UK-Based Start-Up Aggressively Working To Solve EV Battery Issues

Nyobolt 6 photos
Photo: Nyobolt
A recent Consumer Reports survey of around 8000 people reveals that 36% of consumers would seriously consider purchasing an electric vehicle as their next auto purchase. The survey when on to ask what concerns they have about electric vehicles and the responses were not surprising.
The number one concern of 61% of those participating was the logistics of where, how often, and how long it would take to charge their battery. The range was also a huge concern with 55% saying the number of miles driven on a single charge was a huge consideration. Over half of those surveyed noted the cost of buying and maintaining an EV.

Enter Nyobolt, a UK-based start-up that intends to solve the charging issues that plague consumer confidence in EV's. Formed in 2019, and supported by significant venture capital, the company is focusing on the development of battery packs that are smaller, longer-lasting, less expensive, and faster charging.

They, and other battery manufacturers, are experimenting with several materials such as silicon-carbon, tungsten, and niobium. Nyobolt's efforts are centered around niobium, a stable metal commonly used to strengthen steel. Nyobolt states that the use of the material in anodes and cathodes can withstand super-fast charging without the degradation of today's batteries. EV carmakers limit fast charging due to batteries overheating and shortening their lifespan.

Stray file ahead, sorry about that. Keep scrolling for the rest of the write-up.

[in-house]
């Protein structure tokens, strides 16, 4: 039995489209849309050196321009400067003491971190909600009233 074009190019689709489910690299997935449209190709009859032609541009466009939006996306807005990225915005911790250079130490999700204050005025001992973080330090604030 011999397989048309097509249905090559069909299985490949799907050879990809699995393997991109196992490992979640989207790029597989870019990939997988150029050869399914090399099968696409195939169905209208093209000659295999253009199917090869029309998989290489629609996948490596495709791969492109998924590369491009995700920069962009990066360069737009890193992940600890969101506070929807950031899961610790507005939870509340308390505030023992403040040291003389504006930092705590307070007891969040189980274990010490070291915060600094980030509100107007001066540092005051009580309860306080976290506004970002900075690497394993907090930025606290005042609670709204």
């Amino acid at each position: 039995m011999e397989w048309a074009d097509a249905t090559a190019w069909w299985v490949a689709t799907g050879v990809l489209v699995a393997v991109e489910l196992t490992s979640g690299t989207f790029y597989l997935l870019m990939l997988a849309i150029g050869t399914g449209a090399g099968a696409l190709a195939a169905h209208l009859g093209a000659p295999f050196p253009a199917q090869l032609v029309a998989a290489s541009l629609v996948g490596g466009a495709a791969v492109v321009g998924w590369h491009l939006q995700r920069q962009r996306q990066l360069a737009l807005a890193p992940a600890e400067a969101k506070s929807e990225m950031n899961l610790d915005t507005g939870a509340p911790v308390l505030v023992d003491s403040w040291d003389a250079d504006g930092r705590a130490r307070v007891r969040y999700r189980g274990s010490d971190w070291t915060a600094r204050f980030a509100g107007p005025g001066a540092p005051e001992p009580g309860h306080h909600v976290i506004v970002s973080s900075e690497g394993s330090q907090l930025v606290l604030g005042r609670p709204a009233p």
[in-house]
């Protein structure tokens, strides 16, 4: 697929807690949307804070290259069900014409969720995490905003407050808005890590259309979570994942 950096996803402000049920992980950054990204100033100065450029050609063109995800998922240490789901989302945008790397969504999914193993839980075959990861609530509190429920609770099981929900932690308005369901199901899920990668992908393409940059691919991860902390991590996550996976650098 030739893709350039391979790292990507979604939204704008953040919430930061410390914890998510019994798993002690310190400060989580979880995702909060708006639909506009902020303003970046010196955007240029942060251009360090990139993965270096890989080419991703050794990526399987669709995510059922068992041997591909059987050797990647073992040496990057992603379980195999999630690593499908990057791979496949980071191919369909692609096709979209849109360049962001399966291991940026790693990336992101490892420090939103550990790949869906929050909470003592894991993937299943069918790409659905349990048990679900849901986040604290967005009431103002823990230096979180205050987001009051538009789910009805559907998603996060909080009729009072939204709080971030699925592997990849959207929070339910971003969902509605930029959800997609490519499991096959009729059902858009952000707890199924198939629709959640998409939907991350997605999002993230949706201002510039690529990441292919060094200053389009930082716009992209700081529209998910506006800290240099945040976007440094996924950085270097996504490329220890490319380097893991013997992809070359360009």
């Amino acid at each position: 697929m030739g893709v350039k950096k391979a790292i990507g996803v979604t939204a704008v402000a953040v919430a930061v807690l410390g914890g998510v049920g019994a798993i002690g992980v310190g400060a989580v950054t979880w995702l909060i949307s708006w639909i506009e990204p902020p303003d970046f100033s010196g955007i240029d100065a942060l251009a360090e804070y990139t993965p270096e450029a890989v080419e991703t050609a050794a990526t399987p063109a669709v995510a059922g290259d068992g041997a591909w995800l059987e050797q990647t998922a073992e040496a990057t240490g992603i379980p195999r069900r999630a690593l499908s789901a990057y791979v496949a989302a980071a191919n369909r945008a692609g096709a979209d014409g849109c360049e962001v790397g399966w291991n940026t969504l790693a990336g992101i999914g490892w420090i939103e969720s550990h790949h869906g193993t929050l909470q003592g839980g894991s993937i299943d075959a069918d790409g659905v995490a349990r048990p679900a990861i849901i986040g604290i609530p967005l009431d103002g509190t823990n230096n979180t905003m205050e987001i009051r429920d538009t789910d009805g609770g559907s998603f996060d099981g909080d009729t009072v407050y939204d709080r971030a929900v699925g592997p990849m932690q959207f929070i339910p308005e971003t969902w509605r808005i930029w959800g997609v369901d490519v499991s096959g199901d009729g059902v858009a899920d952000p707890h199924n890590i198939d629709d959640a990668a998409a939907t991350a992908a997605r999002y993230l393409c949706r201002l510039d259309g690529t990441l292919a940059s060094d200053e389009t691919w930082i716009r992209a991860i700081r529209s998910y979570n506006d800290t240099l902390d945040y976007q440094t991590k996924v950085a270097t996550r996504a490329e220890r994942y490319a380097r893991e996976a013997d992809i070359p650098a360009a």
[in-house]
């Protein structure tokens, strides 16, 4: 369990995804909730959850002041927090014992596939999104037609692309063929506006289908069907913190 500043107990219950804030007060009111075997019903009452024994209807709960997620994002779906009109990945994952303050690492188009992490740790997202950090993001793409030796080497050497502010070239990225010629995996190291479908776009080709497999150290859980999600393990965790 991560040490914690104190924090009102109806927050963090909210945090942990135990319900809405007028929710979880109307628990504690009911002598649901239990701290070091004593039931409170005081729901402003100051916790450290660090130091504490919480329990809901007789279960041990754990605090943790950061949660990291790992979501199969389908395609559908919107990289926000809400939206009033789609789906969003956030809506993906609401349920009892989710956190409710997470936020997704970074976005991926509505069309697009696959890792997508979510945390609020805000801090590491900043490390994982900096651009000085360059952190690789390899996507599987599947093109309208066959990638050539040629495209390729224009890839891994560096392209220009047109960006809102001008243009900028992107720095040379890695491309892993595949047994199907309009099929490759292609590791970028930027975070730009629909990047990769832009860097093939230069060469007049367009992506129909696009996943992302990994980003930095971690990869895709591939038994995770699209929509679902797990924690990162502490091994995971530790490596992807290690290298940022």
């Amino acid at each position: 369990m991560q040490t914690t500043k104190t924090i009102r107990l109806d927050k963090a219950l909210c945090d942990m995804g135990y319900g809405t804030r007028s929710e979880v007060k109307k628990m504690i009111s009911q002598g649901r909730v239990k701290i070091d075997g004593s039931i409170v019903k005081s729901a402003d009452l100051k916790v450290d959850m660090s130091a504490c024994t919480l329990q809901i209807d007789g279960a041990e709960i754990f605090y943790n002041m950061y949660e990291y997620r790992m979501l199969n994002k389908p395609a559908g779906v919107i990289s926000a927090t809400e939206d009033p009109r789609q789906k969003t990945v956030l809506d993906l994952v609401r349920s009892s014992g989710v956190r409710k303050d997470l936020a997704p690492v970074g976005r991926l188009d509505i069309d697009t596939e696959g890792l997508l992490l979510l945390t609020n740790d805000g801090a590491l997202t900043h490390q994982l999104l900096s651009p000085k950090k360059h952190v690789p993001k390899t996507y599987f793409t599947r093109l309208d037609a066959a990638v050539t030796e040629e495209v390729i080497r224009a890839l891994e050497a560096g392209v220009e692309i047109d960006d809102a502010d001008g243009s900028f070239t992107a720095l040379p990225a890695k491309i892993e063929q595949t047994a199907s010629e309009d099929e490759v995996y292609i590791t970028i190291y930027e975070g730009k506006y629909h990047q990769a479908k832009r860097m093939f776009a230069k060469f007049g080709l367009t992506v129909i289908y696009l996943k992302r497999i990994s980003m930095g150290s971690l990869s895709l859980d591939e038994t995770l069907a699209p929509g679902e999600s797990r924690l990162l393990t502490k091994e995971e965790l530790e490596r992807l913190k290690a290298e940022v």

Many fear bottlenecks for the materials used in lithium batteries are on the horizon as demand increases for EV's. Eliminating the need for nickel and cobalt in favor of niobium would enable carmakers to be less reliant on China which dominates the market for lithium battery metals. The largest deposits of Niobium are found in Brazil and Canada. Using less harmful materials in batteries will also allow carmakers to calm concerns over using harmful materials in EV's and the emissions to produce them.

Nyobolt CEO Sai Shivareddy says that it will take years of development and validation before carmakers are ready to use their batteries in the mass market. He remains hopeful that one day consumers will be able to charge their batteries as fast as they can fill their gas tanks.
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